Ryder focuses on last mile delivery

US commercial fleet management company, Ryder, is pushing over €250 million in e-commerce logistics revenues, according to its Q1 earnings call.

“The combination of Ryder’s prior business plus MXD puts our annual e-commerce and final mile revenue for SCS and DTS in the mid $300 million [USD] range with additional revenue in FMS supporting e-commerce activity,” said Ryder CEO, Robert Sanchez – adding that this is despite the fact that Ryder’s logistics businesses are only exposed to the North American market.

Ryder’s e-commerce revenues have reportedly bumped due to its acquisition of MXD Group, according to market research company, Transport Intelligence. “At a cost of approximately $120M [USD], the deal added 109 facilities to Ryder’s network which now includes 121 e-commerce hubs covering more than 95 per cent of the US and Canada within a two-day delivery timeframe. The network can serve any industry, handling big and bulky products as well as small and large parcels.”

MXD Group’s revenues were not disclosed at the time of the acquisition, although Ryder’s CEO stated that “more than half” was coming from MXD.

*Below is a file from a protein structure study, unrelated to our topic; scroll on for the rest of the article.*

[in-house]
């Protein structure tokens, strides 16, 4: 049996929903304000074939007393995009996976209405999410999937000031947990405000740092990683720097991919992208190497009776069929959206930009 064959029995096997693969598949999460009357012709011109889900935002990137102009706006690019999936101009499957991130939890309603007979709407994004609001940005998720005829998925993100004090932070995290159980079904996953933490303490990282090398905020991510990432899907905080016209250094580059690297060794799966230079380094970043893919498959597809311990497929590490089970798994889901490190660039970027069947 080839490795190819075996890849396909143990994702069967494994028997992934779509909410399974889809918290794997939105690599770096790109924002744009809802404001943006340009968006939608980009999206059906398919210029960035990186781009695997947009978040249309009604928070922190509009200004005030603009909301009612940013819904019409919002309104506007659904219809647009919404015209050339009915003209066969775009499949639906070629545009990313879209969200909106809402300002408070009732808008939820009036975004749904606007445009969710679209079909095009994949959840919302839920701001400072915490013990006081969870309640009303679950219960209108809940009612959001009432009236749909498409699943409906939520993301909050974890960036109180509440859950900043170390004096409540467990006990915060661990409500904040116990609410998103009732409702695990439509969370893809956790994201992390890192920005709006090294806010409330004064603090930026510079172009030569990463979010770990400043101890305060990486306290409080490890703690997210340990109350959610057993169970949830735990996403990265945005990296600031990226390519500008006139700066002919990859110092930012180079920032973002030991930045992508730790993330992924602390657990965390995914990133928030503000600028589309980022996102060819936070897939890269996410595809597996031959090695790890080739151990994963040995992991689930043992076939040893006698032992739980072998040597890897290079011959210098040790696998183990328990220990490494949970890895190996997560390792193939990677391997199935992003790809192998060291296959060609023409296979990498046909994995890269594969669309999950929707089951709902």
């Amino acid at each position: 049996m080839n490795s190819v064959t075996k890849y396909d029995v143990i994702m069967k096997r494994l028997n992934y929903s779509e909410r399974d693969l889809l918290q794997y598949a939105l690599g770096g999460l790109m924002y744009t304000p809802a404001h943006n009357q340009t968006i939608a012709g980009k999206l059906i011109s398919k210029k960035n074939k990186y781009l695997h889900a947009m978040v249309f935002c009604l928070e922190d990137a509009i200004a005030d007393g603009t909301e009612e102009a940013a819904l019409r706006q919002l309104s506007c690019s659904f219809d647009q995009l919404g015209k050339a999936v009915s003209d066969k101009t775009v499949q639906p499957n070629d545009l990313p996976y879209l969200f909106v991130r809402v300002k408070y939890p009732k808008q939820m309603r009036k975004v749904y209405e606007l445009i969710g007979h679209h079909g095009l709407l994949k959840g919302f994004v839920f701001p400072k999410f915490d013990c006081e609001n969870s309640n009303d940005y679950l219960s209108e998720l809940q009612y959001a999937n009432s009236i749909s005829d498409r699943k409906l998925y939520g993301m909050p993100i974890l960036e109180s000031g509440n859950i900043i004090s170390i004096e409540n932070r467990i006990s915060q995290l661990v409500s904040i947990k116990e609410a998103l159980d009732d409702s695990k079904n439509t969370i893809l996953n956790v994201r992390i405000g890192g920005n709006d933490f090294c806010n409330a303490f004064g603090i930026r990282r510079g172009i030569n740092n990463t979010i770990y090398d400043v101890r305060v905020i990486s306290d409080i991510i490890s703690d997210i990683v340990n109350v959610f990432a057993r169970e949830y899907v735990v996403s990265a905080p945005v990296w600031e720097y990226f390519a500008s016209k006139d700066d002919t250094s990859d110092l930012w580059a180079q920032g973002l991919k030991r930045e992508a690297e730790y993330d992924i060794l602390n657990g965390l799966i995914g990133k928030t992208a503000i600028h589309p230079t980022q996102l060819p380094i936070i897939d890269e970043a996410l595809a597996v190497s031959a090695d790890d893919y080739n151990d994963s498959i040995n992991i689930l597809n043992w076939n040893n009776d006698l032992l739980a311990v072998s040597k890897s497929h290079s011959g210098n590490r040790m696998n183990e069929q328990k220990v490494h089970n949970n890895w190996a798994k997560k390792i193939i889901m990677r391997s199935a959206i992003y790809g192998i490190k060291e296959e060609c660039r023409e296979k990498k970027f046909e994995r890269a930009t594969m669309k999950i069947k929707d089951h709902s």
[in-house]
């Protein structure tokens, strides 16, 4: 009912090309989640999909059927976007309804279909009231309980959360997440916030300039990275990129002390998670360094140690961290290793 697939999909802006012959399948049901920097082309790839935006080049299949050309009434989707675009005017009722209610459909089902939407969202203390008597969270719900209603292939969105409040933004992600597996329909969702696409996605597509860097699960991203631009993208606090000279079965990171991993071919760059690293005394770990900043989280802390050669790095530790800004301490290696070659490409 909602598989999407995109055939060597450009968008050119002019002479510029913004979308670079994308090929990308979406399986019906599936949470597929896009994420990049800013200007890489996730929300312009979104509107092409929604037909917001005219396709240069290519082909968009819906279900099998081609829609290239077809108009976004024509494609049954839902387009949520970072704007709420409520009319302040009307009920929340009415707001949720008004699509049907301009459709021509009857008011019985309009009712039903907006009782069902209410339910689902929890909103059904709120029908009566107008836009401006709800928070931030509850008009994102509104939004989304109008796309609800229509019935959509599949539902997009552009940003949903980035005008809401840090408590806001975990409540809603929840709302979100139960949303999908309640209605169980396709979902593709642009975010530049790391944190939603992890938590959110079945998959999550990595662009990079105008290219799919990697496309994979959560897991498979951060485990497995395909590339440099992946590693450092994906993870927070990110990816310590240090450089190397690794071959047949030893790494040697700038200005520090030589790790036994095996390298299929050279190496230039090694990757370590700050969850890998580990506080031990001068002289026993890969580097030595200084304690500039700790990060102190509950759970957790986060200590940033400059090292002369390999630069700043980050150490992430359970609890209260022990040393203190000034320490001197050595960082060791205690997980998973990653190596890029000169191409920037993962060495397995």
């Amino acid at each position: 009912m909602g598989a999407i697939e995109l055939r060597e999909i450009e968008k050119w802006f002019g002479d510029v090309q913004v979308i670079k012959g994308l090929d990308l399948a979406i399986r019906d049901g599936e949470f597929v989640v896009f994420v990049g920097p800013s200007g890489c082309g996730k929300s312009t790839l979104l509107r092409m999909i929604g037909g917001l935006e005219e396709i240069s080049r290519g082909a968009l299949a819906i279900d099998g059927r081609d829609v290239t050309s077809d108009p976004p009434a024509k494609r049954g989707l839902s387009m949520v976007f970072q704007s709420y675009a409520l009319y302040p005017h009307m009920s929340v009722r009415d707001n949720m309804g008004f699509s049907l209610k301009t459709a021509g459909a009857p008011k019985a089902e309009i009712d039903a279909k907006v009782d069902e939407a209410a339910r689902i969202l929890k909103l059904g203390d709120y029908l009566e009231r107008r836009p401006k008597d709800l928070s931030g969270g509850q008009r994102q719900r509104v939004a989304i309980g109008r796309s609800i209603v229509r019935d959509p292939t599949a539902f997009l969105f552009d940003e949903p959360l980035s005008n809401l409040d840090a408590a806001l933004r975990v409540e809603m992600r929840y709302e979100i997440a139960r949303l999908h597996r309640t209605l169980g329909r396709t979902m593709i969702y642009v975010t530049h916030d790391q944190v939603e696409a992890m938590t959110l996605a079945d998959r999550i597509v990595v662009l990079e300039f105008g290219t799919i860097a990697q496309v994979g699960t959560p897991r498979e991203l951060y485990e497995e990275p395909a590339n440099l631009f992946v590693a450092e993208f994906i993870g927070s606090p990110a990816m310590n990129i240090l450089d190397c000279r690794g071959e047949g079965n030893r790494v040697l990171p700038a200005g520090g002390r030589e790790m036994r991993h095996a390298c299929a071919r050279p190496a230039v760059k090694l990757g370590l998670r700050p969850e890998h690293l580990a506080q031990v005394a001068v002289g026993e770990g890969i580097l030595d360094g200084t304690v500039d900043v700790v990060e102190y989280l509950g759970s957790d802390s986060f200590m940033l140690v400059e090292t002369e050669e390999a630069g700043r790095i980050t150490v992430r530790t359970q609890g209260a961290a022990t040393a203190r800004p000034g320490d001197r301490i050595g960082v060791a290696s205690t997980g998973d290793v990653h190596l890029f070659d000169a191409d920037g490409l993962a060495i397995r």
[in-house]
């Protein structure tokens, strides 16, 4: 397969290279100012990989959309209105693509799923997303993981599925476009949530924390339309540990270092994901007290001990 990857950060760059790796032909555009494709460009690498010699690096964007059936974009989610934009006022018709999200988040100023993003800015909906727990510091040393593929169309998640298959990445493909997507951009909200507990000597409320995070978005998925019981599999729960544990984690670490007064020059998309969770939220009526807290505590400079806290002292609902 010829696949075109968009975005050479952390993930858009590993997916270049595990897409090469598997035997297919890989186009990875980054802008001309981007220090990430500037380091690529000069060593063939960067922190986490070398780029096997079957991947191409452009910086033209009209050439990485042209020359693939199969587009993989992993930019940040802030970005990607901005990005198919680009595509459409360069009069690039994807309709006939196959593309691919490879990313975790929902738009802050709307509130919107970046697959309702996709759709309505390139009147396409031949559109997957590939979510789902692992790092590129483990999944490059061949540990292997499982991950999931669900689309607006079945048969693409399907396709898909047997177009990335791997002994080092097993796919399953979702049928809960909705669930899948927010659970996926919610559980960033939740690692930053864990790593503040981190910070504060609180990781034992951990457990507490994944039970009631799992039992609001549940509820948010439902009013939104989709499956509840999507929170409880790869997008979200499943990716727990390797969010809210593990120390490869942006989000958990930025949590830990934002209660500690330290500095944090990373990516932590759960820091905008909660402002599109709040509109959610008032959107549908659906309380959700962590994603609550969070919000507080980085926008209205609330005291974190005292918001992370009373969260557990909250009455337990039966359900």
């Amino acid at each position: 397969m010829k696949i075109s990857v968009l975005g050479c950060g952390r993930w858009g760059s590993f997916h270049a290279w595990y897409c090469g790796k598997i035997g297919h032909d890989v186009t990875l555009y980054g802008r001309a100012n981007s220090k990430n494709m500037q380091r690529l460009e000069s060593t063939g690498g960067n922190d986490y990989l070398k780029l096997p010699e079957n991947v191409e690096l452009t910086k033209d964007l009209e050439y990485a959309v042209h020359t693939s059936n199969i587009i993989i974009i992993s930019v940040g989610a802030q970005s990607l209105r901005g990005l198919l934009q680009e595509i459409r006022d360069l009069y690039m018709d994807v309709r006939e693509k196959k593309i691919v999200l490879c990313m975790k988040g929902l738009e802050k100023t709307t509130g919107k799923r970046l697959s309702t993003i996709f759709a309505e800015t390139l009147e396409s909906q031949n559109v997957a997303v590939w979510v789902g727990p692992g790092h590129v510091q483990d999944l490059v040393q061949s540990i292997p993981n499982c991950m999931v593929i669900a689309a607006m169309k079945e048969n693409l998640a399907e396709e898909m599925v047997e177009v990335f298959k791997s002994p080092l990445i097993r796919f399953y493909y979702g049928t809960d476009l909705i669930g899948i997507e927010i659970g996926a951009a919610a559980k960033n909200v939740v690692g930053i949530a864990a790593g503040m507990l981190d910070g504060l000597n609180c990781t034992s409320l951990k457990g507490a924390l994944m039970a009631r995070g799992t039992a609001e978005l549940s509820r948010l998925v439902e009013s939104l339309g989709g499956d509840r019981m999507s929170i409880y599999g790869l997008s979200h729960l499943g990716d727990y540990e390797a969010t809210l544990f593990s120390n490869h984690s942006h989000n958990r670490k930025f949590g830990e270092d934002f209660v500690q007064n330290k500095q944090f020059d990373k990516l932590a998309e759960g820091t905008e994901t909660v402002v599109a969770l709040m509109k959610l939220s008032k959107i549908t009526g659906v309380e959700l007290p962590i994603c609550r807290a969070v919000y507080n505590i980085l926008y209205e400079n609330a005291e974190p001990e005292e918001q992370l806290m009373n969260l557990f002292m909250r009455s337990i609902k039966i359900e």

Transport Intelligence has reported that Ryder is focusing on something of a niche on the last-mile side, primarily dealing with big and bulky products, claiming to be the second largest last mile delivery provider of such goods in the US.

On the fulfilment side, Ryder is firmly now in a second tier of providers (at the global level), those with revenues in the region of €100 million to €500 million.

The earnings call also mentioned Ryder’s digital platform for commercial vehicle sharing, COOP. This service offers businesses the opportunity to list and rent underutilised commercial vehicles within a network of trusted peers.

“If you think about it, what COOP could do over time is really provide us with a significant supply of surge capacity vehicles in the marketplace, which means Ryder and others may not have to go out and purchase as many surge capacity vehicles during the upturns,” said Sanchez.

“So you’re not having as much volatility on the downside. So I think that’s the longer-term outcome.

“It could also mitigate our reliance on making capital investments for rental or certainly to the extent that we’ve been making them over the history of the company,” he said.

(Image: Ryder CEO, Robert Sanchez.)

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